Intro: Smartphone ECards
In this instructable you will explore how to use a smartphone to create an eCard.
Sometimes it's nice to make your own eCard to send to someone to mark a special occasion.
A smartphone with a camera and a photo-editing app or two is all you'll need to get started. I used an iPhone 3Gs with an app called Camera+ (from tap tap tap), but there are plenty of other smartphones and apps which you can use.
This instructable is just my own way of putting an e-card together, so use it to work out whatever suits you best. The aim is to keep it quick, using only your smartphone for fun, then share your e-card instantly.
Go on: make someone's day!
Step 1: Choose a Subject
If you can't think of what to photograph, take a closer look at some of those expensive greetings cards next time you're out shopping.
Think about the person you're sendng your eCard to. Do they like flowers? Kittens? Motorcycles? Or maybe they'll like whatever you like. Perhaps you have a passion for sea shells, or there's something else that already interests you which will look good.
Step 2: Tidy the Shot
-- Get in as close as you can.
-- Avoid distracting backgrounds.
-- Find the best angle.
-- Shoot in good light.
-- Fill the frame.
The more you work at de-cluttering your picture, the more impact your shot will have.
Step 3: Crop
Use your app to crop your photo. Cutting out irrelevant detail makes the subject stronger.
I chose a square format for this example, but it's up to you what shape you make your pictures.
Eagle-eyed observers among you will have spotted that I also turned the cropped image through ninety degrees. Not all apps have an option to do this. It's usually called rotate. Sometimes rotating a shot can be helpful, so how can you tell? Well, if it looks much better to you one way round than any another, then it's probably worth doing.
If your app can't rotate images, try holding your phone a different way up when you take the shot. It's usually not a big deal anyway.
Step 4: Adjust the Colour
Use your app to get the colour looking right. If it pleases your eye, it's good to go.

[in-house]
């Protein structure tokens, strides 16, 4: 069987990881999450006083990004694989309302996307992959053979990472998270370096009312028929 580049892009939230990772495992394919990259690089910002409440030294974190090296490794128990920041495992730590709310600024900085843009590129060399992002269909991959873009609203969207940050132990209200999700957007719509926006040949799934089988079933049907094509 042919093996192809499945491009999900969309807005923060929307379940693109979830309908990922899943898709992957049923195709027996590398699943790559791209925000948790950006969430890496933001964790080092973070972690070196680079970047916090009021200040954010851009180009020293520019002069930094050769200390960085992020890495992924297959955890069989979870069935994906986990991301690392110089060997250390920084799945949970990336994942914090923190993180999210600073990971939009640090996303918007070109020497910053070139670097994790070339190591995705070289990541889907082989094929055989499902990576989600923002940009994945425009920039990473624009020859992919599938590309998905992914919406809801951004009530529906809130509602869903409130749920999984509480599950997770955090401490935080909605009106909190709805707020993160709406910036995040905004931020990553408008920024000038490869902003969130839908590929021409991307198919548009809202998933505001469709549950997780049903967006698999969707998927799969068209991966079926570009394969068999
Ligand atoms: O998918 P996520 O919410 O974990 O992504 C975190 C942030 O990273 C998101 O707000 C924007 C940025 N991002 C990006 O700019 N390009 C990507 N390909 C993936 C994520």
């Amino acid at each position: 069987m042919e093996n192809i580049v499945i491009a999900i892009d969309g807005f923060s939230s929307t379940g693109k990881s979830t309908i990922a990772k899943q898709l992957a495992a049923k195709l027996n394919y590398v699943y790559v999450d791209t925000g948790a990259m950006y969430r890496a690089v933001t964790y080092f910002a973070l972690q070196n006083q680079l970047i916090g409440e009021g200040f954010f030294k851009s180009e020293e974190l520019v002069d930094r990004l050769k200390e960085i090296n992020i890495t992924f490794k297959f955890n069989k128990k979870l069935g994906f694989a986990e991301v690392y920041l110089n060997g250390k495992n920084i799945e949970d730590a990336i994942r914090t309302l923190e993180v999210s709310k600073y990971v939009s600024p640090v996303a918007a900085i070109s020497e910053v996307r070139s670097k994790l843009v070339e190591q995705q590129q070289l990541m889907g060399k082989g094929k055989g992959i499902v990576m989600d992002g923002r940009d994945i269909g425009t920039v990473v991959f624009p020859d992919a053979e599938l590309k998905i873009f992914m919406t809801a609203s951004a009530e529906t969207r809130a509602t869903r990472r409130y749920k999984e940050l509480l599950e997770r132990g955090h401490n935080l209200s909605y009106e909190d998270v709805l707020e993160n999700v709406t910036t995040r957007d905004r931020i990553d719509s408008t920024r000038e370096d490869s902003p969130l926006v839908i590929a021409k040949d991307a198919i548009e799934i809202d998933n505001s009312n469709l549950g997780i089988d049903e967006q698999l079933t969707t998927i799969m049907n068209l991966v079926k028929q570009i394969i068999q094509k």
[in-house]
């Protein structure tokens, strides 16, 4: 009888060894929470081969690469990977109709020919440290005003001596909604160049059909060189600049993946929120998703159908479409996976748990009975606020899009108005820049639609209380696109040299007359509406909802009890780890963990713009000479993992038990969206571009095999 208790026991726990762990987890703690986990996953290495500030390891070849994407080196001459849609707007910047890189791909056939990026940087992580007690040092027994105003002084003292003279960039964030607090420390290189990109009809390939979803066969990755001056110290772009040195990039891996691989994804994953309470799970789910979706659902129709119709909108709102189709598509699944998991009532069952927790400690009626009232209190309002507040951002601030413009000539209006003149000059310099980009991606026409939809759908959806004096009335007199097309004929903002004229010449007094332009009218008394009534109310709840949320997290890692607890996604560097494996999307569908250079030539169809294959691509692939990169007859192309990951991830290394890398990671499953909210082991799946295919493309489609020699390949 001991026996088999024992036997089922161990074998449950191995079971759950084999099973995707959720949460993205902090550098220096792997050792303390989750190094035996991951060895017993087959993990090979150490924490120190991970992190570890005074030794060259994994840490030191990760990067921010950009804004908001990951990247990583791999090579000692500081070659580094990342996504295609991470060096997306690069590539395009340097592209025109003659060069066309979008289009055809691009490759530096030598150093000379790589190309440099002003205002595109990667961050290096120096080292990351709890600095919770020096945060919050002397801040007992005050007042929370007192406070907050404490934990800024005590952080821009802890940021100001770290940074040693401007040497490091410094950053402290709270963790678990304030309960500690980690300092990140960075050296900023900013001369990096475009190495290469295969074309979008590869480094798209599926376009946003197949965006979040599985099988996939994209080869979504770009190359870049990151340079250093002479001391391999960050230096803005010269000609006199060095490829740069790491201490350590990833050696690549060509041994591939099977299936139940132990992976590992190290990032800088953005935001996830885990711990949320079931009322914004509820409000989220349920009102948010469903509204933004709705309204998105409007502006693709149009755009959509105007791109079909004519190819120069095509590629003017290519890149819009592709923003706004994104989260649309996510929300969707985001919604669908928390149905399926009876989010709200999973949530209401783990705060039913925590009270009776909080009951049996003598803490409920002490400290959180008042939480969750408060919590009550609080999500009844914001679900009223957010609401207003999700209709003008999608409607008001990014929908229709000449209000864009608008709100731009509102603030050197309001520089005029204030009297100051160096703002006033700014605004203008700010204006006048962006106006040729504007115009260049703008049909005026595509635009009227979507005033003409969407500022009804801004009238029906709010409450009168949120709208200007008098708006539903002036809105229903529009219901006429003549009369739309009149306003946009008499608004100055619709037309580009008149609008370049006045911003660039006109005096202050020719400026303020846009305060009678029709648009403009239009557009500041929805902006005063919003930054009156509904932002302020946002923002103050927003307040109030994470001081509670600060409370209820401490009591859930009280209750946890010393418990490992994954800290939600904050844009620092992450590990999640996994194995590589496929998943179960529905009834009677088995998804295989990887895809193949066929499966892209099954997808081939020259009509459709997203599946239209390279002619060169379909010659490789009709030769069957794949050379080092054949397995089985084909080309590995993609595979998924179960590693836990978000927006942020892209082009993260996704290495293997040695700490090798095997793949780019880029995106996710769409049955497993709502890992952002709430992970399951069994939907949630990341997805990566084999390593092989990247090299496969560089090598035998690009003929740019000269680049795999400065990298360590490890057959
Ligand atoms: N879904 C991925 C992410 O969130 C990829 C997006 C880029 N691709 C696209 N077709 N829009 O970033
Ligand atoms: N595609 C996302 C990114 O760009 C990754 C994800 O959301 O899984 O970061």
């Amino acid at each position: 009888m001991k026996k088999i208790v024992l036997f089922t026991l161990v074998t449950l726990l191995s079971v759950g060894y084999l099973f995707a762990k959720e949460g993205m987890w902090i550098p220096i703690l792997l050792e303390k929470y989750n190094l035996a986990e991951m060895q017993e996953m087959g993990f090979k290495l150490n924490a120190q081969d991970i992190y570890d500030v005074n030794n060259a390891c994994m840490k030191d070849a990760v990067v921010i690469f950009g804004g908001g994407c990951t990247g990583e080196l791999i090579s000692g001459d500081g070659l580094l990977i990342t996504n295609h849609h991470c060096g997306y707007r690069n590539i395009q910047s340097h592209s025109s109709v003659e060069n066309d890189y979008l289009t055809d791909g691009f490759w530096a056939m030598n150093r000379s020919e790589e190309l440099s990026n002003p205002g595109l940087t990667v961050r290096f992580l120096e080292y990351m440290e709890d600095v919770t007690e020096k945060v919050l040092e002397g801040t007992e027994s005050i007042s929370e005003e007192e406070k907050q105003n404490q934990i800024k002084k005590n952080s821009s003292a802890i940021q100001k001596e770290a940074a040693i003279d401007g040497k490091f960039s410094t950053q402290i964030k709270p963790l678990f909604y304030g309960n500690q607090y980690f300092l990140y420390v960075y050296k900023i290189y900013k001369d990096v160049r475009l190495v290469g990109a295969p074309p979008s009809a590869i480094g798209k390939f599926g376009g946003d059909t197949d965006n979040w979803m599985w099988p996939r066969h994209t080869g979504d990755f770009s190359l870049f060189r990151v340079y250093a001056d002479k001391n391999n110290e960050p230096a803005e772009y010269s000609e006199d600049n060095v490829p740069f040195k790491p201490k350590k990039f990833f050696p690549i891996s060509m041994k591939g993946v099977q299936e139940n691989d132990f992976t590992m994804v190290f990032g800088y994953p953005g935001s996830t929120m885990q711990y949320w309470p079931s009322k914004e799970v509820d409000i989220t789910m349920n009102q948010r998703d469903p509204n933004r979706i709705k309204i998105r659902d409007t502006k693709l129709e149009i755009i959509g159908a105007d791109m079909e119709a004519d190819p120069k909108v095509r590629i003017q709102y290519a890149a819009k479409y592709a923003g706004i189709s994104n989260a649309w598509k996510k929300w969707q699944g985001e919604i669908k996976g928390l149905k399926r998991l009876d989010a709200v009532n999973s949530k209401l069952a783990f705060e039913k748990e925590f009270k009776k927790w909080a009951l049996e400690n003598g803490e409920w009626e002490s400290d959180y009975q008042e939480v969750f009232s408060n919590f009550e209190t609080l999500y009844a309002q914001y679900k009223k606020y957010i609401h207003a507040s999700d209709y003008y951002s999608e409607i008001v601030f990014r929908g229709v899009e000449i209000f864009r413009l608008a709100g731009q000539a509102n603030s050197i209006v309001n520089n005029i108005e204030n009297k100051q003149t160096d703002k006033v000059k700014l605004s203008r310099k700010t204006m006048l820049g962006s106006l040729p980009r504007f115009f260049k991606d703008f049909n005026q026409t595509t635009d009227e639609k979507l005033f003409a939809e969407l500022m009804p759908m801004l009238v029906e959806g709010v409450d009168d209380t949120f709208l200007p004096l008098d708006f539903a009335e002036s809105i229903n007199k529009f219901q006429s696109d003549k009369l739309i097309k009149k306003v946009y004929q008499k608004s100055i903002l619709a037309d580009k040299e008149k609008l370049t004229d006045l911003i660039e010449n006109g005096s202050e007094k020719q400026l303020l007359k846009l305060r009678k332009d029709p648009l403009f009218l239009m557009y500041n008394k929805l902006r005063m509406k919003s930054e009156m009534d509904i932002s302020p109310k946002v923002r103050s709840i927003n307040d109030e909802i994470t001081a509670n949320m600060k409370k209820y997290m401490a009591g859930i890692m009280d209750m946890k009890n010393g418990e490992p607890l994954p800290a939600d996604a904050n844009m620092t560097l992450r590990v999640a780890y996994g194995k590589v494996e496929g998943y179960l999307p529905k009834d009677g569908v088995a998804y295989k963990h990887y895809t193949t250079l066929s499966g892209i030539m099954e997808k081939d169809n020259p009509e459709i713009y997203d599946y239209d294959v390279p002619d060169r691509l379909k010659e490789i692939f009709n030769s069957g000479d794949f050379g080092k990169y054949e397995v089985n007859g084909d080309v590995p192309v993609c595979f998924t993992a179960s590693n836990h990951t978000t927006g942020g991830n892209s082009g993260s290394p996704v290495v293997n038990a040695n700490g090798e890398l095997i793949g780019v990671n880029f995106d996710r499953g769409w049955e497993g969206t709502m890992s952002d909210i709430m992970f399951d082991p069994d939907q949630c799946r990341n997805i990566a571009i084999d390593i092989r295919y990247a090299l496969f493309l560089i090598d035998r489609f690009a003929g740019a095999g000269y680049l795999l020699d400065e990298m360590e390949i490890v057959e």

Most apps will offer you a range of previews which show how your adjustments will look. Try different ones. Undo and redo any changes until you're happy, then hit the save button to make them stick.
The more cards you make, the faster you'll get at deciding what works best. I used an effect here called Sunkiss''d to warm up the tulip.
Step 5: Lighten or Darken
The choice of effects is almost endless. I wanted to make the edges of this picture darker, so I chose an effect called Vignette to do that. Your app may have a different names for similar results. Or you may want to go lighter, or black and white, or retro . . . the list goes on almost forever.
Try not to over-do it, or your photo may just give up and die somewhere along the way. Or worse yet, you'll run out of battery after all that processing power has eaten it up!
Step 6: Border With Caption
Adding a border to your image is like having a real picture mounted and framed. There's a wide choice of styles. The main thing is to enhance your photo without competing with it.
Play with what's on offer. If you aren't sure, save lots of different borders, then flip through your camera roll to choose the one that you like best. Practice will soon improve your taste in design.
The caption is also a matter of taste. Different fonts, sizes, colours and layouts can all make or break the final impact of your eCard. Is it for fun? Is it romantic? Is it serious? Follow your intuition. Your gut feeling will guide your choices. If you don't know what to choose at first, don't worry. Simply copy a "real" card you already like. Your own style will develop quite naturally after you've made enough eCards.